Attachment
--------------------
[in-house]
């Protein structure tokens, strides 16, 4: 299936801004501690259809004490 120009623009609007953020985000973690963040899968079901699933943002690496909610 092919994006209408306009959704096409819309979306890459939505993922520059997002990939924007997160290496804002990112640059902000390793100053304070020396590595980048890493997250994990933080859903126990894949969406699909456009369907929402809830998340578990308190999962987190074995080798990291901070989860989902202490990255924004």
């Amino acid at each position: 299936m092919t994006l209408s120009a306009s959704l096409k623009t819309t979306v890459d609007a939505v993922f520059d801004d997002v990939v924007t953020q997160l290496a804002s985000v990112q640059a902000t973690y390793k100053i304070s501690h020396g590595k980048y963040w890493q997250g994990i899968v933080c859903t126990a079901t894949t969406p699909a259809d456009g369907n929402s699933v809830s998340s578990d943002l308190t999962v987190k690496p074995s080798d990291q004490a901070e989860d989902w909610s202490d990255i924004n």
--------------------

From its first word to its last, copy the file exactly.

[in-house]
């Protein structure tokens, strides 16, 4: 299936801004501690259809004490 120009623009609007953020985000973690963040899968079901699933943002690496909610 092919994006209408306009959704096409819309979306890459939505993922520059997002990939924007997160290496804002990112640059902000390793100053304070020396590595980048890493997250994990933080859903126990894949969406699909456009369907929402809830998340578990308190999962987190074995080798990291901070989860989902202490990255924004």
């Amino acid at each position: 299936m092919t994006l209408s120009a306009s959704l096409k623009t819309t979306v890459d609007a939505v993922f520059d801004d997002v990939v924007t953020q997160l290496a804002s985000v990112q640059a902000t973690y390793k100053i304070s501690h020396g590595k980048y963040w890493q997250g994990i899968v933080c859903t126990a079901t894949t969406p699909a259809d456009g369907n929402s699933v809830s998340s578990d943002l308190t999962v987190k690496p074995s080798d990291q004490a901070e989860d989902w909610s202490d990255i924004n």